CEO not spared from layoffs

According to a PwC study on top 2,500 global public companies released on 15 May 2019, a record 18% of CEO were fired for ethical lapses. This is the first year out of the study’s 19-year history that CEOs are fired for ethical lapses from misappropriate behaviour, embezzlement to sexual harassment vs the usual reasons of  poor performance or disagreements with their boards.

List of major casualties:

  • Brian Krzanich, Intel 1982 – 21 June 2018
  • Travis Kalanick, Uber 2009 – 2016
  • Darren Huston, Priceline Group 2014 – 2016
  • Jed Bernstein, Lincoln Center for Performing Arts 2014 – 2016
  • Christopher Kubasik, Lockheed Martin 2010 – 2012
  • Gary Friedman, Restoration Hardware June 2010 – 16 August 2012
  • Harry Stonecipher, Boeing 2003 – 2005
  • Mark Hurd, HP 2005 – 2010
  • John Schnatter, Papa Johns 2010 – 2017
  • Harvey Weinstein, The Weinstein Company
  • Dov Charney, American Apparel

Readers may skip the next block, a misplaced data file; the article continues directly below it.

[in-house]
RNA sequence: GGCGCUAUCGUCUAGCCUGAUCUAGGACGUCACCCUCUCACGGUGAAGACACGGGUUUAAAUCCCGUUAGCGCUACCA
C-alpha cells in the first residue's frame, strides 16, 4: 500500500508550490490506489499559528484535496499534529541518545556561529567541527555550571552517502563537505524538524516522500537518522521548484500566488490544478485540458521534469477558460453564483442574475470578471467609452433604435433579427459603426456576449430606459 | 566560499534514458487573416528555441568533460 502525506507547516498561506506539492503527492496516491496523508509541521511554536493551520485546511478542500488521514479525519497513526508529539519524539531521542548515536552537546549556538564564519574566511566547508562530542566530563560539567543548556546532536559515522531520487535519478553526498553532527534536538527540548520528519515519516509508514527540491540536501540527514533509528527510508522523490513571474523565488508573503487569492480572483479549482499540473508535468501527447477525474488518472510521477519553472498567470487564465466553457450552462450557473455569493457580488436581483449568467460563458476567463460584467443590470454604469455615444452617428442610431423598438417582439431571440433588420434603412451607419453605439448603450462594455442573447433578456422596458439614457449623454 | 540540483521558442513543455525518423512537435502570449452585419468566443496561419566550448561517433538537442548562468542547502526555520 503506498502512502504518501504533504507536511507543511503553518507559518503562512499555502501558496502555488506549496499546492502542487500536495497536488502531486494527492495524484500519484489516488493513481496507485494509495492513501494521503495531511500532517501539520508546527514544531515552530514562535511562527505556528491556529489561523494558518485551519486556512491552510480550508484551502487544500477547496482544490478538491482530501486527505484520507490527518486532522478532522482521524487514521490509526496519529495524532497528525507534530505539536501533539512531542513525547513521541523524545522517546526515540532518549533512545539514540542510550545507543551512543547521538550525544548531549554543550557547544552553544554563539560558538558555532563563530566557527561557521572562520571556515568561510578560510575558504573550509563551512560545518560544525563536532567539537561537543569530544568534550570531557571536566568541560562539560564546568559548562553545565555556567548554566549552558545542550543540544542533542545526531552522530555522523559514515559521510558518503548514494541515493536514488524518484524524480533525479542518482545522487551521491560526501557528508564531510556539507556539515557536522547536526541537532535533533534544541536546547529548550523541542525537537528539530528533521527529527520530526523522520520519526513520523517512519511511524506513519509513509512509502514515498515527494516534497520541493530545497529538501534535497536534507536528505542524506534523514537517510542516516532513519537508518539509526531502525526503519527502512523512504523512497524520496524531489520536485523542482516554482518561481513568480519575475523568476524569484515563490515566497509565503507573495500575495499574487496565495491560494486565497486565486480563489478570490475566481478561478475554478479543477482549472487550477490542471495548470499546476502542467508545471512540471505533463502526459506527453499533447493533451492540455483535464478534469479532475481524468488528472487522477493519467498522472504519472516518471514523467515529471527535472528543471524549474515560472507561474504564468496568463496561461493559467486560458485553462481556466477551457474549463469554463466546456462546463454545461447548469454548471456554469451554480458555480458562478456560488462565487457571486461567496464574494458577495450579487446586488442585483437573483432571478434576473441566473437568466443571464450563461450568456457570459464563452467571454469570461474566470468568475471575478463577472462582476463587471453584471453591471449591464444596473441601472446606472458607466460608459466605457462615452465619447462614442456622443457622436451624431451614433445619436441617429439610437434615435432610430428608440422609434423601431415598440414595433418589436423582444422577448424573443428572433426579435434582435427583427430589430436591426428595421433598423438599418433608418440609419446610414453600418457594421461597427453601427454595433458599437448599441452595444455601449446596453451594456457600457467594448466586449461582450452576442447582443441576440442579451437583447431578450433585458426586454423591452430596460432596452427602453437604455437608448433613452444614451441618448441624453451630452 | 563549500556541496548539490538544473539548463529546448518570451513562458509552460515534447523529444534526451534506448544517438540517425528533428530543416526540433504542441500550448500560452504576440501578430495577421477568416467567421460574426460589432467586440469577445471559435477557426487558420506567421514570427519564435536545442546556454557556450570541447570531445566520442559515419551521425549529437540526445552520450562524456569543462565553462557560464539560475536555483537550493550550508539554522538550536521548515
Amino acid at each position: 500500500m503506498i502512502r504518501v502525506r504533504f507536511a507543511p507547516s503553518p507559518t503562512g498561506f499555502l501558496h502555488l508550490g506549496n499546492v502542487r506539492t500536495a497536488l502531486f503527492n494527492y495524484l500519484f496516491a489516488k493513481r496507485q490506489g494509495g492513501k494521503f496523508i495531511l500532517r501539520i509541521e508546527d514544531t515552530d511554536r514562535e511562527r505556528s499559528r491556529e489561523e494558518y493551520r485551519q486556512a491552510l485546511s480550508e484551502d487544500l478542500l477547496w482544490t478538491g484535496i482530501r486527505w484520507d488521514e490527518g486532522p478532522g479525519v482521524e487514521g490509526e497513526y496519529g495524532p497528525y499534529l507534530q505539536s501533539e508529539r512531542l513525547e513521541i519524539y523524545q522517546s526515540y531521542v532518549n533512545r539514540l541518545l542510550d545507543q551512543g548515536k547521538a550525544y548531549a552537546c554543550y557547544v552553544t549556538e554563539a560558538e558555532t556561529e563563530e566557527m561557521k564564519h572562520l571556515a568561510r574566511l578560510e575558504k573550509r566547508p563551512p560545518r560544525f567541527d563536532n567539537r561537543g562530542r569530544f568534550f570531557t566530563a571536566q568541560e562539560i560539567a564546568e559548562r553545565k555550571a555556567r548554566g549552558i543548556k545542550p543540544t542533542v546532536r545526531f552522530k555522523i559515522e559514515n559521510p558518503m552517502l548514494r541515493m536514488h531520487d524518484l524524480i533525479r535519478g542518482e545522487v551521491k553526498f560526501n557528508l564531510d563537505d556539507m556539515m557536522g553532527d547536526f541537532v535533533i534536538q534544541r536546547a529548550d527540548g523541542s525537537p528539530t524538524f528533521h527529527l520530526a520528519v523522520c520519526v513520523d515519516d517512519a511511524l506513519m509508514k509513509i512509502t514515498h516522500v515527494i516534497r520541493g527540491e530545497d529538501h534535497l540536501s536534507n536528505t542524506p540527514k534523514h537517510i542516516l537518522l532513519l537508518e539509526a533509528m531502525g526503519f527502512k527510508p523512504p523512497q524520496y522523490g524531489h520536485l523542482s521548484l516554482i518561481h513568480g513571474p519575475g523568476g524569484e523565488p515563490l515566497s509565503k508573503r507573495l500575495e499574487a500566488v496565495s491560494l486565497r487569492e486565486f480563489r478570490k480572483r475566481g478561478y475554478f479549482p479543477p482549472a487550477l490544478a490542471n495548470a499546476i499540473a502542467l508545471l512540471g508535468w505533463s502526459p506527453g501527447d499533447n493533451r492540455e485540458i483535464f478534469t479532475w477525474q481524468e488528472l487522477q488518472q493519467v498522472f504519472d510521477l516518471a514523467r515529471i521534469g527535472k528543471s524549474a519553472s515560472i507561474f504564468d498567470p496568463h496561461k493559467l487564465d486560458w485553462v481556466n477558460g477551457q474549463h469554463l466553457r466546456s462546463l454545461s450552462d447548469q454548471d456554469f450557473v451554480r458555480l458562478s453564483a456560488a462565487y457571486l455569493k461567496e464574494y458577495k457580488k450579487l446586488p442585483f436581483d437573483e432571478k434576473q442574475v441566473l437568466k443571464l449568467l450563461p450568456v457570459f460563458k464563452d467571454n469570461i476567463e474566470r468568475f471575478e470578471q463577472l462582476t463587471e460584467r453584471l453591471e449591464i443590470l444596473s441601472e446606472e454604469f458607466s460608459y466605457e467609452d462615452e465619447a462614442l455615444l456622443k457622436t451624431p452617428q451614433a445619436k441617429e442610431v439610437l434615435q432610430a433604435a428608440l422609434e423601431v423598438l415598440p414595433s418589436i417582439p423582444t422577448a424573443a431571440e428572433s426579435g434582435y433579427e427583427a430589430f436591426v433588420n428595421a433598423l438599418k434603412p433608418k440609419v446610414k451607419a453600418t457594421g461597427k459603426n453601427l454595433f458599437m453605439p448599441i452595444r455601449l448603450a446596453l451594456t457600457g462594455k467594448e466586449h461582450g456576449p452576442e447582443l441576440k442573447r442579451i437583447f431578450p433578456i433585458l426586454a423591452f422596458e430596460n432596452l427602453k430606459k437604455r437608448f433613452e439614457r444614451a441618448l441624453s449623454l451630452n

• Renaud Laplanche, Lending Club Corporation
  • Roger Ailes, Fox News
  • Lee Jae-yong, Samsung
  • Justin Caldbeck, Binary Capital
  • Tom Preston-Warner, GitHub

It is now even more important that an organisation refocuses on its corporate values and how its CEO can lives and breathes these values. A Harvard Business Review “The CEO Reputation Premium: Gaining Advantage in the Engagement Era” in 2015 highlighted that a CEO’s reputation is a key part of a company’s success. The research of > 1,750 executives in 19 markets worldwide revealed that the CEO reputation is responsible for nearly one half of a company’s corporate reputation (45%), 44% of a company’s market value and > 70% on new employee hiring and retention.

If you as a board member has been focusing on your CEO driving that company performance with rising share price as the sole KPI, it may be about time that you start to go back to the basics – on the corporate ethical values. Are these corporate values still relevant and driving the correct behaviours of your company ? Or you as a CEO would be wise to start looking at what values would be important to you and how should you drives these values through the company as a leader. As true as ever, the purest treasure mortal times can afford is a spotless reputation.